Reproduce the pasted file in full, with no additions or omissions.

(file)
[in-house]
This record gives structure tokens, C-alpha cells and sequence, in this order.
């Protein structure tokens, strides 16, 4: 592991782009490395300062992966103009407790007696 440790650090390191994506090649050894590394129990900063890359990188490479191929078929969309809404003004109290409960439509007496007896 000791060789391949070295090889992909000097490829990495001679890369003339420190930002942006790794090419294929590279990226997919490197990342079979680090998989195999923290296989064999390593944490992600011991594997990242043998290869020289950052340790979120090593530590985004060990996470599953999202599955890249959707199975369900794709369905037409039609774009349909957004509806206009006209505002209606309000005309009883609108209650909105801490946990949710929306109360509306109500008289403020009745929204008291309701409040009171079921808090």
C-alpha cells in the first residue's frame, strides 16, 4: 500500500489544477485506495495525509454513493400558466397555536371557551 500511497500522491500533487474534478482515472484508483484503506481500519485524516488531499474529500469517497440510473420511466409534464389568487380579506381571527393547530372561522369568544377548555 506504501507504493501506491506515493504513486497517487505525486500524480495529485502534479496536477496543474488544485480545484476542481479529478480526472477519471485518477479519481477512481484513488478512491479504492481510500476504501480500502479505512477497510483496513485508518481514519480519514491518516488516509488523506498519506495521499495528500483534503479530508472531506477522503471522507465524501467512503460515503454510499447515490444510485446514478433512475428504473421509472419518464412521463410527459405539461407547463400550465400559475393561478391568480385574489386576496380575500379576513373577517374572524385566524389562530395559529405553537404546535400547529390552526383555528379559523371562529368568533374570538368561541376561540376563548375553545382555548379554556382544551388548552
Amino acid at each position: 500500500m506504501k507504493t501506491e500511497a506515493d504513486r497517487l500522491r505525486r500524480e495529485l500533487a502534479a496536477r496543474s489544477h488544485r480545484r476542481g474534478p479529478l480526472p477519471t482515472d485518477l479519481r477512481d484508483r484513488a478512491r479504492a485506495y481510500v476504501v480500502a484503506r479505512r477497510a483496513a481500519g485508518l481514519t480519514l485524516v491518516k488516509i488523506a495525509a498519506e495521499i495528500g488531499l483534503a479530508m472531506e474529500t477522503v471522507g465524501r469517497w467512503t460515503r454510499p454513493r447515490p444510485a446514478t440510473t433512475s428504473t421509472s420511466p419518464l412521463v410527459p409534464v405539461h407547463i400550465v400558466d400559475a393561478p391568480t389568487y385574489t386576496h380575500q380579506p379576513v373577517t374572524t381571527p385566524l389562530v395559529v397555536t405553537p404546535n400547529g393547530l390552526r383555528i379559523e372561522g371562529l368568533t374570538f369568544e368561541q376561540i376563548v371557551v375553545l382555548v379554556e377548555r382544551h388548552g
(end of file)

[in-house]
This record gives structure tokens, C-alpha cells and sequence, in this order.
């Protein structure tokens, strides 16, 4: 592991782009490395300062992966103009407790007696 440790650090390191994506090649050894590394129990900063890359990188490479191929078929969309809404003004109290409960439509007496007896 000791060789391949070295090889992909000097490829990495001679890369003339420190930002942006790794090419294929590279990226997919490197990342079979680090998989195999923290296989064999390593944490992600011991594997990242043998290869020289950052340790979120090593530590985004060990996470599953999202599955890249959707199975369900794709369905037409039609774009349909957004509806206009006209505002209606309000005309009883609108209650909105801490946990949710929306109360509306109500008289403020009745929204008291309701409040009171079921808090």
C-alpha cells in the first residue's frame, strides 16, 4: 500500500489544477485506495495525509454513493400558466397555536371557551 500511497500522491500533487474534478482515472484508483484503506481500519485524516488531499474529500469517497440510473420511466409534464389568487380579506381571527393547530372561522369568544377548555 506504501507504493501506491506515493504513486497517487505525486500524480495529485502534479496536477496543474488544485480545484476542481479529478480526472477519471485518477479519481477512481484513488478512491479504492481510500476504501480500502479505512477497510483496513485508518481514519480519514491518516488516509488523506498519506495521499495528500483534503479530508472531506477522503471522507465524501467512503460515503454510499447515490444510485446514478433512475428504473421509472419518464412521463410527459405539461407547463400550465400559475393561478391568480385574489386576496380575500379576513373577517374572524385566524389562530395559529405553537404546535400547529390552526383555528379559523371562529368568533374570538368561541376561540376563548375553545382555548379554556382544551388548552
Amino acid at each position: 500500500m506504501k507504493t501506491e500511497a506515493d504513486r497517487l500522491r505525486r500524480e495529485l500533487a502534479a496536477r496543474s489544477h488544485r480545484r476542481g474534478p479529478l480526472p477519471t482515472d485518477l479519481r477512481d484508483r484513488a478512491r479504492a485506495y481510500v476504501v480500502a484503506r479505512r477497510a483496513a481500519g485508518l481514519t480519514l485524516v491518516k488516509i488523506a495525509a498519506e495521499i495528500g488531499l483534503a479530508m472531506e474529500t477522503v471522507g465524501r469517497w467512503t460515503r454510499p454513493r447515490p444510485a446514478t440510473t433512475s428504473t421509472s420511466p419518464l412521463v410527459p409534464v405539461h407547463i400550465v400558466d400559475a393561478p391568480t389568487y385574489t386576496h380575500q380579506p379576513v373577517t374572524t381571527p385566524l389562530v395559529v397555536t405553537p404546535n400547529g393547530l390552526r383555528i379559523e372561522g371562529l368568533t374570538f369568544e368561541q376561540i376563548v371557551v375553545l382555548v379554556e377548555r382544551h388548552g